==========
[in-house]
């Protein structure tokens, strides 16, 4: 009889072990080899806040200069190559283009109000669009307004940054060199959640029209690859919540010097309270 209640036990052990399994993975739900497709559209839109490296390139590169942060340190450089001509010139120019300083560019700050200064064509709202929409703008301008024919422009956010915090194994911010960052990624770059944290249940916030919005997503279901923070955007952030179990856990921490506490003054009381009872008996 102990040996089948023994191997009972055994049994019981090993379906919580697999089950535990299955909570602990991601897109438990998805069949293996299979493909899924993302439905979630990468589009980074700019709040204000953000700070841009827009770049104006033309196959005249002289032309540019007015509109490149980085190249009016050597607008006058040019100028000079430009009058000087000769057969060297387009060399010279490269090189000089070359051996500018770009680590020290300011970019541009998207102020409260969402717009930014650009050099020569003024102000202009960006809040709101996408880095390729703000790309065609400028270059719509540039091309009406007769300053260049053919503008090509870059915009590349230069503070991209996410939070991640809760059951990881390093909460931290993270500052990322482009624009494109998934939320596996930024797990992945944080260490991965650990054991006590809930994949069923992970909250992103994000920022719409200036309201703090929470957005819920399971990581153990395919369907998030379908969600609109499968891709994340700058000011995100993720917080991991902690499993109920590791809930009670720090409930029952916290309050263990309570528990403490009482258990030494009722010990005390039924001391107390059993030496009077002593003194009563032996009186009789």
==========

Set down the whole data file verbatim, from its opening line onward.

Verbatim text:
[in-house]
């Protein structure tokens, strides 16, 4: 009889072990080899806040200069190559283009109000669009307004940054060199959640029209690859919540010097309270 209640036990052990399994993975739900497709559209839109490296390139590169942060340190450089001509010139120019300083560019700050200064064509709202929409703008301008024919422009956010915090194994911010960052990624770059944290249940916030919005997503279901923070955007952030179990856990921490506490003054009381009872008996 102990040996089948023994191997009972055994049994019981090993379906919580697999089950535990299955909570602990991601897109438990998805069949293996299979493909899924993302439905979630990468589009980074700019709040204000953000700070841009827009770049104006033309196959005249002289032309540019007015509109490149980085190249009016050597607008006058040019100028000079430009009058000087000769057969060297387009060399010279490269090189000089070359051996500018770009680590020290300011970019541009998207102020409260969402717009930014650009050099020569003024102000202009960006809040709101996408880095390729703000790309065609400028270059719509540039091309009406007769300053260049053919503008090509870059915009590349230069503070991209996410939070991640809760059951990881390093909460931290993270500052990322482009624009494109998934939320596996930024797990992945944080260490991965650990054991006590809930994949069923992970909250992103994000920022719409200036309201703090929470957005819920399971990581153990395919369907998030379908969600609109499968891709994340700058000011995100993720917080991991902690499993109920590791809930009670720090409930029952916290309050263990309570528990403490009482258990030494009722010990005390039924001391107390059993030496009077002593003194009563032996009186009789």